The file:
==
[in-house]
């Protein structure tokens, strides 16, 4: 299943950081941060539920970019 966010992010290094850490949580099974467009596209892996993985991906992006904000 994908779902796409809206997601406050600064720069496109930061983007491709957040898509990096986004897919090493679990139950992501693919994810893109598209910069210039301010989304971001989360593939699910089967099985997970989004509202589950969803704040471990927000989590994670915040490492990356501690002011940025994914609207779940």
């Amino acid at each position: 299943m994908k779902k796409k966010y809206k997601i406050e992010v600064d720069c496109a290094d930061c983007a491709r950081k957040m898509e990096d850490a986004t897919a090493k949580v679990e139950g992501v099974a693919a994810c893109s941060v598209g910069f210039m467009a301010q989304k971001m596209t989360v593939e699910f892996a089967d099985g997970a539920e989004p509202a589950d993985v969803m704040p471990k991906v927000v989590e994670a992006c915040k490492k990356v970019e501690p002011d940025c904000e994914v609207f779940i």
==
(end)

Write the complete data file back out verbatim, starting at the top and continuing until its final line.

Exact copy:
[in-house]
């Protein structure tokens, strides 16, 4: 299943950081941060539920970019 966010992010290094850490949580099974467009596209892996993985991906992006904000 994908779902796409809206997601406050600064720069496109930061983007491709957040898509990096986004897919090493679990139950992501693919994810893109598209910069210039301010989304971001989360593939699910089967099985997970989004509202589950969803704040471990927000989590994670915040490492990356501690002011940025994914609207779940």
């Amino acid at each position: 299943m994908k779902k796409k966010y809206k997601i406050e992010v600064d720069c496109a290094d930061c983007a491709r950081k957040m898509e990096d850490a986004t897919a090493k949580v679990e139950g992501v099974a693919a994810c893109s941060v598209g910069f210039m467009a301010q989304k971001m596209t989360v593939e699910f892996a089967d099985g997970a539920e989004p509202a589950d993985v969803m704040p471990k991906v927000v989590e994670a992006c915040k490492k990356v970019e501690p002011d940025c904000e994914v609207f779940i």